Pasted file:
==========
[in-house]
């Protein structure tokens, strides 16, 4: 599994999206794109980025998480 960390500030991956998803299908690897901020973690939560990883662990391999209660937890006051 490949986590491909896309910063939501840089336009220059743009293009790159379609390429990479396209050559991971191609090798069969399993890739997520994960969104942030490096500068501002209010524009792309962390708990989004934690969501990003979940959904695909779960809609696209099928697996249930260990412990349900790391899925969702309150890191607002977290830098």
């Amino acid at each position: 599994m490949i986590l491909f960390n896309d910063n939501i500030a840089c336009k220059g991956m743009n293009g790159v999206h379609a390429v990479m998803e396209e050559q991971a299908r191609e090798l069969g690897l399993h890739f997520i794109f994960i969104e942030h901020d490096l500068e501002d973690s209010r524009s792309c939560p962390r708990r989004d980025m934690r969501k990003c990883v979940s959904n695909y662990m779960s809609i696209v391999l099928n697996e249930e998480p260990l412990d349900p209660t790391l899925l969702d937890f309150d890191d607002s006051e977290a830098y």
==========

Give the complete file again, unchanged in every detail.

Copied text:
[in-house]
């Protein structure tokens, strides 16, 4: 599994999206794109980025998480 960390500030991956998803299908690897901020973690939560990883662990391999209660937890006051 490949986590491909896309910063939501840089336009220059743009293009790159379609390429990479396209050559991971191609090798069969399993890739997520994960969104942030490096500068501002209010524009792309962390708990989004934690969501990003979940959904695909779960809609696209099928697996249930260990412990349900790391899925969702309150890191607002977290830098």
């Amino acid at each position: 599994m490949i986590l491909f960390n896309d910063n939501i500030a840089c336009k220059g991956m743009n293009g790159v999206h379609a390429v990479m998803e396209e050559q991971a299908r191609e090798l069969g690897l399993h890739f997520i794109f994960i969104e942030h901020d490096l500068e501002d973690s209010r524009s792309c939560p962390r708990r989004d980025m934690r969501k990003c990883v979940s959904n695909y662990m779960s809609i696209v391999l099928n697996e249930e998480p260990l412990d349900p209660t790391l899925l969702d937890f309150d890191d607002s006051e977290a830098y």